Marshall Crenshaw’s experience in the world of major labels had come and gone by the time he made his sixth studio album, Miracle of Science. After the brilliant one-two punch of his 1982 debut album and the following year’s Field Day, the singer-guitarist’s albums would never again gain serious traction on the charts. And after 1991’s Life’s Too Short, Crenshaw took an extended break from releasing studio albums. Save for a live set (1994’s Live…My Truck is My Home) he wouldn’t be heard from again on record until 1996.
But his muse never abandoned him. While several of the tracks on Miracle of Science employ a one-man-band approach with Crenshaw playing drums, bass and keyboard in addition to writing, singing and playing guitar, the album has a sound and feel that allows it to sit proudly next to Downtown and other earlier efforts.
Part of the album’s creative success can be attributed to the fact that Crenshaw is – and has always been – possessed of timeless sensibilities. So when he records a track like Arthur Alexander’s “Soldier of Love” on his debut (with an arrangement honed during his time playing John Lennon in the cast of Beatlemania), as well as when he cuts an original like Miracle of Science‘s “What do You Dream Of?” that timeless quality shines through. Today, a quarter century after its original release, Crenshaw’s sixth studio record sounds as fresh as the day it was originally released.
As important as “band feel” is when crafting Crenshaw’s brand of close, intimate brand of rock ‘n’ roll, he nails it even when overdubbing all of the parts himself. His trademark straight-ahead, unadorned approach to arrangement keeps the focus squarely on the songs rather than the sonic elements used to construct them. That doesn’t, of course, mean that there aren’t tasty guitar solos scattered across the album; instead it means that said solos tend to be short, to-the-point and always, always in service to the song.
And when Crenshaw does enlist the aid of other players, his choices – Bill Lloyd, Brad Jones, Greg Leisz and a select few others – are impeccable. As effective as a set-lineup band can be (and the ’82 Marshall Crenshaw debut is a textbook example of that in action), the solo-with-guests model allows an artist to pick and choose the right people to best get across the goals of a given song.
“Who Stole that Train” is a case in point: its clattering drums (courtesy of Les James Lester) and twangy, countrified vibe is wholly unlike “Only An Hour Ago,” another standout track. It’s difficult to imagine a band displaying the sonic variety that Crenshaw achieves here. And his guitar work is on brilliant display on a rare instrumental, the surf-influenced “Theme From ‘Flaregun.’”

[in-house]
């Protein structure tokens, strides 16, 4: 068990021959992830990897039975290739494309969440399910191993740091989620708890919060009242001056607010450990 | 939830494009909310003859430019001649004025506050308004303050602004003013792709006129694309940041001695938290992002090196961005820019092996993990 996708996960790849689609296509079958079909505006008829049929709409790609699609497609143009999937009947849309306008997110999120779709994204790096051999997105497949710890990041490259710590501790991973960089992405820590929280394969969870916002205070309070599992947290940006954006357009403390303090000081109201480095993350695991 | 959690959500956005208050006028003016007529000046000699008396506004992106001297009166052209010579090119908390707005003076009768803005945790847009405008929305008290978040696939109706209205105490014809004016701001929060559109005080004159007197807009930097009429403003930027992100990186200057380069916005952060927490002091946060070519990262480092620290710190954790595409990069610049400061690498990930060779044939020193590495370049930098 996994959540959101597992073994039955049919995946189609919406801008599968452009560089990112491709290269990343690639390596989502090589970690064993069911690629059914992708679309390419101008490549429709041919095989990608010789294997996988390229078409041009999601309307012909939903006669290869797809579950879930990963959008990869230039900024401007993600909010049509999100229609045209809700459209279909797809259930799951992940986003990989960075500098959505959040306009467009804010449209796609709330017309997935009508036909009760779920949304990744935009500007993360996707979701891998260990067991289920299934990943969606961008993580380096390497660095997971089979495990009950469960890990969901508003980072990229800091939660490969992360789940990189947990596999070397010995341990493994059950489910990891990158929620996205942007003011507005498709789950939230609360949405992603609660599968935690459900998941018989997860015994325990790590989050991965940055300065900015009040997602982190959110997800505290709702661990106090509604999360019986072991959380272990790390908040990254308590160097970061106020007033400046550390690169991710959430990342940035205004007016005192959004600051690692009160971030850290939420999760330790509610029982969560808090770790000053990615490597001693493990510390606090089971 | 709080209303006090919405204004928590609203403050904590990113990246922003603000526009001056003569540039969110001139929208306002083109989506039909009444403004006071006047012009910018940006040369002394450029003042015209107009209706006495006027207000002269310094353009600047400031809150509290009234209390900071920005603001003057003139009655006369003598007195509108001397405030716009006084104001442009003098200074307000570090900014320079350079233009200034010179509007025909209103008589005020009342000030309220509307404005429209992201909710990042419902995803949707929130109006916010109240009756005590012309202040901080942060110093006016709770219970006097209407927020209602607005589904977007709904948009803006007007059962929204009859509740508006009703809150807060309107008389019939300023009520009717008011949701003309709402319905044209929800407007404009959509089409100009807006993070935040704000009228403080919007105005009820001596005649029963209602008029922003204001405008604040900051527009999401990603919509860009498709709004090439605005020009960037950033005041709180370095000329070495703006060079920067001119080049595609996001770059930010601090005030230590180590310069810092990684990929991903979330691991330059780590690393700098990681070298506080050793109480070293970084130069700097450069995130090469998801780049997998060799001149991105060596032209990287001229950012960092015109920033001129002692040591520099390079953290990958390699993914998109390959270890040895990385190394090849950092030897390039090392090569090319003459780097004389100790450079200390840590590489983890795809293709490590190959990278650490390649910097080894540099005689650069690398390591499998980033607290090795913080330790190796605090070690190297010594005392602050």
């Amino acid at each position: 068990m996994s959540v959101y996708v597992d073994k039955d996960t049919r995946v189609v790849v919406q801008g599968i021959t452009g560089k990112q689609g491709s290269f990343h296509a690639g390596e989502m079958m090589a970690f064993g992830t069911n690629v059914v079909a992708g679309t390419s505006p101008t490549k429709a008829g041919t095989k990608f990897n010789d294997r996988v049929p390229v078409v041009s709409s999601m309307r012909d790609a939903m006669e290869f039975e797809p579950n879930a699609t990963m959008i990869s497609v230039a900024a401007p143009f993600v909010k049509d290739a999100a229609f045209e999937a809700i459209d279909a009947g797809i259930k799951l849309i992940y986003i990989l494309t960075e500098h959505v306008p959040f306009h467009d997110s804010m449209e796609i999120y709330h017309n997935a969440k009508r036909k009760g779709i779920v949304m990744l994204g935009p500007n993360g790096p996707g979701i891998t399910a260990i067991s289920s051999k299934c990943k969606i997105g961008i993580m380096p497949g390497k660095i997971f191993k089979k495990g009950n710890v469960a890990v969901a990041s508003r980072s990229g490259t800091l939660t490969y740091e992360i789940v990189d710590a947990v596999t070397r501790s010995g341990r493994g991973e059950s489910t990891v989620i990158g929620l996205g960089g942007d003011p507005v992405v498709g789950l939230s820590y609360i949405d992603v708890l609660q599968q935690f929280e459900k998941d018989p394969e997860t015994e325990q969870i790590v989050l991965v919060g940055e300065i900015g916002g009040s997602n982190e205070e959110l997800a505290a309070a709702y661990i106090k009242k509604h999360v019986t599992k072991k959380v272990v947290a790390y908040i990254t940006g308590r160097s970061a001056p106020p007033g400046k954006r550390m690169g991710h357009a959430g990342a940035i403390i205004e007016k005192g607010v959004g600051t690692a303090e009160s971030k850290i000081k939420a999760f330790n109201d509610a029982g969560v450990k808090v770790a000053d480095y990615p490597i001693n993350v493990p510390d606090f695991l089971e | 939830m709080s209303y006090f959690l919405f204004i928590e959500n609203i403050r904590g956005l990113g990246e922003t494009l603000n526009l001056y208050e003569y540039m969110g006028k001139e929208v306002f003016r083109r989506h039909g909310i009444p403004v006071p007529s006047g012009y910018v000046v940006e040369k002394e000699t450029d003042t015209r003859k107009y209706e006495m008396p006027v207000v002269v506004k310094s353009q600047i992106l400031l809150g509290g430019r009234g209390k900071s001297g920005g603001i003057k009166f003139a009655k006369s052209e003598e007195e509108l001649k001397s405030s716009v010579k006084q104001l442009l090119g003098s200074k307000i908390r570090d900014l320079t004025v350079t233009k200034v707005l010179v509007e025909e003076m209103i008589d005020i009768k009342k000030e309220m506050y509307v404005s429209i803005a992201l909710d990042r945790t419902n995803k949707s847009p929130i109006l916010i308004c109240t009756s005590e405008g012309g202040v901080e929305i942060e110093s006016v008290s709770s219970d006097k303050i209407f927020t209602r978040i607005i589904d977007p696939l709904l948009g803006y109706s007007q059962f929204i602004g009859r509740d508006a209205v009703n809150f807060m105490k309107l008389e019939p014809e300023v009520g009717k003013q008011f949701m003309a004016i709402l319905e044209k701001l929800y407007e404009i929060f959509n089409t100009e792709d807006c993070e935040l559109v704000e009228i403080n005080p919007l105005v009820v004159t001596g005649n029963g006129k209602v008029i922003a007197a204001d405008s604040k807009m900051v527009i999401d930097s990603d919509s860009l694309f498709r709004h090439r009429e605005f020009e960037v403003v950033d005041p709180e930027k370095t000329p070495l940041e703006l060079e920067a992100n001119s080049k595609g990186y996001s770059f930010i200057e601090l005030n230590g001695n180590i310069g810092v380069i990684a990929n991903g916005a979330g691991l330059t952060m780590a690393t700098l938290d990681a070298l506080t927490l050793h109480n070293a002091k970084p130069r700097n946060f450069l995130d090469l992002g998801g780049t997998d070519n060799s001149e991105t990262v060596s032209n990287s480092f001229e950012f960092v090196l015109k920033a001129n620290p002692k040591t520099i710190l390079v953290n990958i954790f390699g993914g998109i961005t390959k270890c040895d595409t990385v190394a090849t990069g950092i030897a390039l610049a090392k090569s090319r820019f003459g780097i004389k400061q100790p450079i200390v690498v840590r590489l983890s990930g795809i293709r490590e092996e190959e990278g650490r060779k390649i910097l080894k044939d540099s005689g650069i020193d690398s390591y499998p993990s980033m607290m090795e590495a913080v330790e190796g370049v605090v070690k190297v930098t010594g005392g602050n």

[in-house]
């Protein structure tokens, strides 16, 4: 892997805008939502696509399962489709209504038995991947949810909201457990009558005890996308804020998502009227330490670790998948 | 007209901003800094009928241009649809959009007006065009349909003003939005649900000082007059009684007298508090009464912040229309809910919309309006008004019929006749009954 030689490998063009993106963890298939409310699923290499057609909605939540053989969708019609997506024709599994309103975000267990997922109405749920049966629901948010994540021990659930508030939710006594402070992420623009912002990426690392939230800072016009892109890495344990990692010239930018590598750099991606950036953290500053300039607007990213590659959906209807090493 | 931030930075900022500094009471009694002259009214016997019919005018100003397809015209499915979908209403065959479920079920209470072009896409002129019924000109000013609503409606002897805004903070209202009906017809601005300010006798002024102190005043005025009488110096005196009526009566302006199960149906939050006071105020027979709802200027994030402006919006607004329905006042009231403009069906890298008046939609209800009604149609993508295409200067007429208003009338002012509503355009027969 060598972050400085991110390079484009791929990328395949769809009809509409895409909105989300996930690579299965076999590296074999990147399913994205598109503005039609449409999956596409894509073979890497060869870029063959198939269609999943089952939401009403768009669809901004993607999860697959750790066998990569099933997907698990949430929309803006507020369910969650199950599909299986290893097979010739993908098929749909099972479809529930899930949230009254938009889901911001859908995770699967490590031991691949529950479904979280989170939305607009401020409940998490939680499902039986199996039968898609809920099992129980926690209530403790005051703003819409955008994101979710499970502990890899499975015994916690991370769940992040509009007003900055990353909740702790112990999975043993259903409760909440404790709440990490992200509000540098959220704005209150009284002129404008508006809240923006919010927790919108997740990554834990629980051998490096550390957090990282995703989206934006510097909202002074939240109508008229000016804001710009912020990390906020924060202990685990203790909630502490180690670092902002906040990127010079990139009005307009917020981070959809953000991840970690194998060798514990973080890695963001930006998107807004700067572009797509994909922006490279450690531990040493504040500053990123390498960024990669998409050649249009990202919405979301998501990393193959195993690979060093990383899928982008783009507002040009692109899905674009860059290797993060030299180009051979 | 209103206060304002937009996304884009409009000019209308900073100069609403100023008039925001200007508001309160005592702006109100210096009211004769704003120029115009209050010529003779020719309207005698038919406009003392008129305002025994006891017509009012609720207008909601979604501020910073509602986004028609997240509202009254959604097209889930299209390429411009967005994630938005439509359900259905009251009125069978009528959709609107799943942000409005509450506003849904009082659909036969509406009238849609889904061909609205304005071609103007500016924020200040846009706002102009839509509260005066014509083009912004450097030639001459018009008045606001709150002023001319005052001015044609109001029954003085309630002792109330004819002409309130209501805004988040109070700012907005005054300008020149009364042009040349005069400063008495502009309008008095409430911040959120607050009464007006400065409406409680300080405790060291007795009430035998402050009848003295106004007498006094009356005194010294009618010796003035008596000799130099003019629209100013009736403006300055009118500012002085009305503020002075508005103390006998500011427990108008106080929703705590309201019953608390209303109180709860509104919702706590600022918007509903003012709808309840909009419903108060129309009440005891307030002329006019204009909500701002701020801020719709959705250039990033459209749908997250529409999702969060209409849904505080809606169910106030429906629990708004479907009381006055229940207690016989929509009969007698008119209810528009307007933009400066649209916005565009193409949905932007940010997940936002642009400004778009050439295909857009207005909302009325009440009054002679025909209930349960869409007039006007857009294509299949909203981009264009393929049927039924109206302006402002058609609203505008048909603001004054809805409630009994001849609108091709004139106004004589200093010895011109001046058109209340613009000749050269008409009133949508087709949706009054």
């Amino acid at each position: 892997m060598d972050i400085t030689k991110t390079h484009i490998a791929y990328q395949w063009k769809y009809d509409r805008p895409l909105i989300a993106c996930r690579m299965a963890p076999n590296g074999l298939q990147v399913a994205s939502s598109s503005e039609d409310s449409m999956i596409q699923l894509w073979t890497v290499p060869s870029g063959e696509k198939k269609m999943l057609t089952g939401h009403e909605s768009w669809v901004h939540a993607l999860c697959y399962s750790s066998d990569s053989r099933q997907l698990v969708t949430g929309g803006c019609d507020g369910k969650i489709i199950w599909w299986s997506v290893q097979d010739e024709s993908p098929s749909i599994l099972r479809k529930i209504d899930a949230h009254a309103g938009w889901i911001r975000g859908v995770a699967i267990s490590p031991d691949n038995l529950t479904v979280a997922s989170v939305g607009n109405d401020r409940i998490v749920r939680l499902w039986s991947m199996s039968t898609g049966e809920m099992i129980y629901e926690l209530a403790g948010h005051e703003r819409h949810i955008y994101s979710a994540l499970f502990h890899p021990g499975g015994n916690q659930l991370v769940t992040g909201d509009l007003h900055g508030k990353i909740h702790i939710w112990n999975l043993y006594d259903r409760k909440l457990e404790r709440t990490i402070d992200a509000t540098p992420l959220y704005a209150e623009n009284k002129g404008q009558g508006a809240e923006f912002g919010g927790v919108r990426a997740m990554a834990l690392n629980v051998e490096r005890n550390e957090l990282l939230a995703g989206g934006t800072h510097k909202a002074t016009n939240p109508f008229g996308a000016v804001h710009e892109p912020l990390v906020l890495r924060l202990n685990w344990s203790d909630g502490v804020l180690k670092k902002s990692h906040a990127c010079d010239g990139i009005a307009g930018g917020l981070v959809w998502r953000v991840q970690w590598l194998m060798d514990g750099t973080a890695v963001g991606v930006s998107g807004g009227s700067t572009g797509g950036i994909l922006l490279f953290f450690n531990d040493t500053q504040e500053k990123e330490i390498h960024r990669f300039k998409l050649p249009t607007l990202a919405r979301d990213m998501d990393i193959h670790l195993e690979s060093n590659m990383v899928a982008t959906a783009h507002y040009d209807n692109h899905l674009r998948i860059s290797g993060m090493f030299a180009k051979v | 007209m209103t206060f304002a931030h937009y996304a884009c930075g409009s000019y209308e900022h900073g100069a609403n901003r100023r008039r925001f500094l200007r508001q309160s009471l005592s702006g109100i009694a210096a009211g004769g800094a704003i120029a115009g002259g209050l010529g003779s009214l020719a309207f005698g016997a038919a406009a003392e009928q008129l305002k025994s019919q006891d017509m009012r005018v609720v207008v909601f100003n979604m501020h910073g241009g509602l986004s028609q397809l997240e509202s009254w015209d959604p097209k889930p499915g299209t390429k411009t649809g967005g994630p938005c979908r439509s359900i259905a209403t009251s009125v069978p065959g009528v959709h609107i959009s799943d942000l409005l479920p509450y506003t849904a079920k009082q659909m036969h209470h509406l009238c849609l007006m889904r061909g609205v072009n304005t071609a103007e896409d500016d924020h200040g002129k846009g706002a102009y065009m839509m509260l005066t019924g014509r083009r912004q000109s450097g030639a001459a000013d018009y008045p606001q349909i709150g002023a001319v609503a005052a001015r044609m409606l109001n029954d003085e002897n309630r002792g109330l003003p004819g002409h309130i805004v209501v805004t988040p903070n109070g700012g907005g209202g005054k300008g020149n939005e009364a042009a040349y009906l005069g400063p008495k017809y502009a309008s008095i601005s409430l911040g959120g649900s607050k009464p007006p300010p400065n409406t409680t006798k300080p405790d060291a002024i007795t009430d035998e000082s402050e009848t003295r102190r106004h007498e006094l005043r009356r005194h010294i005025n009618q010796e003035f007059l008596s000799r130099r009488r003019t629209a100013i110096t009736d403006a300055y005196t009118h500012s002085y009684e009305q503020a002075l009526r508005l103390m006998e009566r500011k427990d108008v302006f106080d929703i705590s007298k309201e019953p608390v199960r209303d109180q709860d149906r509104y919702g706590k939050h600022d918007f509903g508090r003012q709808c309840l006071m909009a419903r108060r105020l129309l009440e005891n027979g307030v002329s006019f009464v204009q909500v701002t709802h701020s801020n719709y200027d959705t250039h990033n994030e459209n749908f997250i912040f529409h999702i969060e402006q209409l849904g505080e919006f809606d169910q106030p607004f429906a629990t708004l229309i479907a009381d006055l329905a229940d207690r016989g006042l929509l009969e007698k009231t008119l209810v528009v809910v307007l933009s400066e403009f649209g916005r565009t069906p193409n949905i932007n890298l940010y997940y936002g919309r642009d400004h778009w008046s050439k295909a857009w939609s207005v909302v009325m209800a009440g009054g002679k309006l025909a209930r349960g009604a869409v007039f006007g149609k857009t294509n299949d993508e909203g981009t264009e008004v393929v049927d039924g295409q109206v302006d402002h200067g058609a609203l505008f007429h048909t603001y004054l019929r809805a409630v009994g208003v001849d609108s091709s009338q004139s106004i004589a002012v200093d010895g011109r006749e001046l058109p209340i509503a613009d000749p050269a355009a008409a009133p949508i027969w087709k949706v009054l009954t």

Crenshaw the musical archivist digs deep to cover Billy Fury’s “A Wondrous Place,” a musical cousin to “Love Potion #9.” And his melodic rocking “Twenty-five Forty-one” is as enduring a tune as anything he’s ever written. Even when he slows things down and adopts a comparatively gauzy arrangement (as on “Laughter”) the results never fail to impress. Everything about the soaring, breezy “Starless Summer Sky” will remind listeners (in the best way) of his debut release.
Marshall Crenshaw’s voice is in top form throughout Miracle of Science. His strong yet smooth vocals are applied to his assortment of songs, lending just the right emotional tenor and texture as needed. In light of just how organic-sounding it is, Crenshaw’s choice of album title seems like an in-joke.
A reinvention of Dobie Gray’s “The ‘In’ Crowd” isn’t at all faithful to the original – trumpets that sound (but may not be) synthesizer-sourced, dobro – but it’s fun nonetheless. And the campfire-vibe-meets-drum-machine “There and Back Again” is a strange juxtaposition of textures, but even it can’t be classified as a misstep.
That epithet could, however, be applied to “Rouh Na Selim Neves,” four and a half minutes of a backward recording. What worked superbly well on a Beatles guitar solo is merely annoying on an entire track; as it plays, one suspects that “Seven Miles an Hour” is a good song, but few mid-’90s listeners will have gone to the trouble to rip the audio file and reverse it to find out. It’s an uncharacteristic indulgent waste of space, and a bizarre way in which to end an otherwise nearly flawless album.
The 2020 reissue of Miracle of Science seeks – intentionally or not – to mitigate that unforced error by appending three bonus tracks to the original running order. Happily, the first of those is in fact “Seven Miles an Hour.” No surprise: it’s a fine tune.
The same is true of the reissue’s other two bonus cuts. “What the Hell I Got” is a subtly country-flavored tune with a winning melody, superb harmonies and – for bonus points – Mellotron! “Misty Dreamer” is good, too, though its production and arrangement vibe (shades of Eagles) is so different from the rest of Miracle of Science that it seems a bit out of place.
As was clearly the case with other ardent admirers of Marshall Crenshaw’s Warner-era releases, I had lost track of him by the time of this album’s original release. And while I rediscovered him a few years later, Miracle of Science completely flew under my radar. The Shiny-tone reissue provides another opportunity to revisit this overlooked gem.
You may also enjoy one or more of my interviews with Marshall Crenshaw: